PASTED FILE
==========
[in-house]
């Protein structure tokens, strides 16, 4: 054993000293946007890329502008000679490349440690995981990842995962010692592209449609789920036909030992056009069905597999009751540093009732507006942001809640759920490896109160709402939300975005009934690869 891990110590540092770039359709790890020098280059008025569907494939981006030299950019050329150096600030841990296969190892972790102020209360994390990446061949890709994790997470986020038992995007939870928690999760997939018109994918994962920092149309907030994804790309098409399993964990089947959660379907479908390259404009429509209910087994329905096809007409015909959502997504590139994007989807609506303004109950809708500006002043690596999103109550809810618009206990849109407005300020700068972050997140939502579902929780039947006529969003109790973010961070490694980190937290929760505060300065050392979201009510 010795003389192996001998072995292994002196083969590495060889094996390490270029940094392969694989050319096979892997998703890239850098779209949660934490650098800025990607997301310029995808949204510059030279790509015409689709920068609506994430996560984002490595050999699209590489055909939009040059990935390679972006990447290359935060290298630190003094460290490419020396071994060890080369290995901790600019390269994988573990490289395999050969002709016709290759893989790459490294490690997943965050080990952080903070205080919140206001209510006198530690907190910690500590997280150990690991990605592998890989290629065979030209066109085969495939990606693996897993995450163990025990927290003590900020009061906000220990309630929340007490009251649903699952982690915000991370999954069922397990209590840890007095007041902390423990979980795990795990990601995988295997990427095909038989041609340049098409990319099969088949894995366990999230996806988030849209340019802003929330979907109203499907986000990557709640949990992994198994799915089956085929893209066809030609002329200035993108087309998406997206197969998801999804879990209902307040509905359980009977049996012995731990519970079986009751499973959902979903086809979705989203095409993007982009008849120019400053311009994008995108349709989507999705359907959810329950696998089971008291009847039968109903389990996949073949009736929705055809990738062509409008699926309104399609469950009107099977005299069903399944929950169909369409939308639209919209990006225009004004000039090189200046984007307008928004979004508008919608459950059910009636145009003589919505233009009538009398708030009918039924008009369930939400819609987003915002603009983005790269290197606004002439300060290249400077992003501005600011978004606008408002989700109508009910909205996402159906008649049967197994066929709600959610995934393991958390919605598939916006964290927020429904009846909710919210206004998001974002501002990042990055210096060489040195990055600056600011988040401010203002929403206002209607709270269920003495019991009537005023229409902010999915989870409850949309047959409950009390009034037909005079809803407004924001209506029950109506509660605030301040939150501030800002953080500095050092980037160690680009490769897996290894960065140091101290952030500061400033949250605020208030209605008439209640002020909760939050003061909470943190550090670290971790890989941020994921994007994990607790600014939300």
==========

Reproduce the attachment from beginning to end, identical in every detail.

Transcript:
[in-house]
């Protein structure tokens, strides 16, 4: 054993000293946007890329502008000679490349440690995981990842995962010692592209449609789920036909030992056009069905597999009751540093009732507006942001809640759920490896109160709402939300975005009934690869 891990110590540092770039359709790890020098280059008025569907494939981006030299950019050329150096600030841990296969190892972790102020209360994390990446061949890709994790997470986020038992995007939870928690999760997939018109994918994962920092149309907030994804790309098409399993964990089947959660379907479908390259404009429509209910087994329905096809007409015909959502997504590139994007989807609506303004109950809708500006002043690596999103109550809810618009206990849109407005300020700068972050997140939502579902929780039947006529969003109790973010961070490694980190937290929760505060300065050392979201009510 010795003389192996001998072995292994002196083969590495060889094996390490270029940094392969694989050319096979892997998703890239850098779209949660934490650098800025990607997301310029995808949204510059030279790509015409689709920068609506994430996560984002490595050999699209590489055909939009040059990935390679972006990447290359935060290298630190003094460290490419020396071994060890080369290995901790600019390269994988573990490289395999050969002709016709290759893989790459490294490690997943965050080990952080903070205080919140206001209510006198530690907190910690500590997280150990690991990605592998890989290629065979030209066109085969495939990606693996897993995450163990025990927290003590900020009061906000220990309630929340007490009251649903699952982690915000991370999954069922397990209590840890007095007041902390423990979980795990795990990601995988295997990427095909038989041609340049098409990319099969088949894995366990999230996806988030849209340019802003929330979907109203499907986000990557709640949990992994198994799915089956085929893209066809030609002329200035993108087309998406997206197969998801999804879990209902307040509905359980009977049996012995731990519970079986009751499973959902979903086809979705989203095409993007982009008849120019400053311009994008995108349709989507999705359907959810329950696998089971008291009847039968109903389990996949073949009736929705055809990738062509409008699926309104399609469950009107099977005299069903399944929950169909369409939308639209919209990006225009004004000039090189200046984007307008928004979004508008919608459950059910009636145009003589919505233009009538009398708030009918039924008009369930939400819609987003915002603009983005790269290197606004002439300060290249400077992003501005600011978004606008408002989700109508009910909205996402159906008649049967197994066929709600959610995934393991958390919605598939916006964290927020429904009846909710919210206004998001974002501002990042990055210096060489040195990055600056600011988040401010203002929403206002209607709270269920003495019991009537005023229409902010999915989870409850949309047959409950009390009034037909005079809803407004924001209506029950109506509660605030301040939150501030800002953080500095050092980037160690680009490769897996290894960065140091101290952030500061400033949250605020208030209605008439209640002020909760939050003061909470943190550090670290971790890989941020994921994007994990607790600014939300």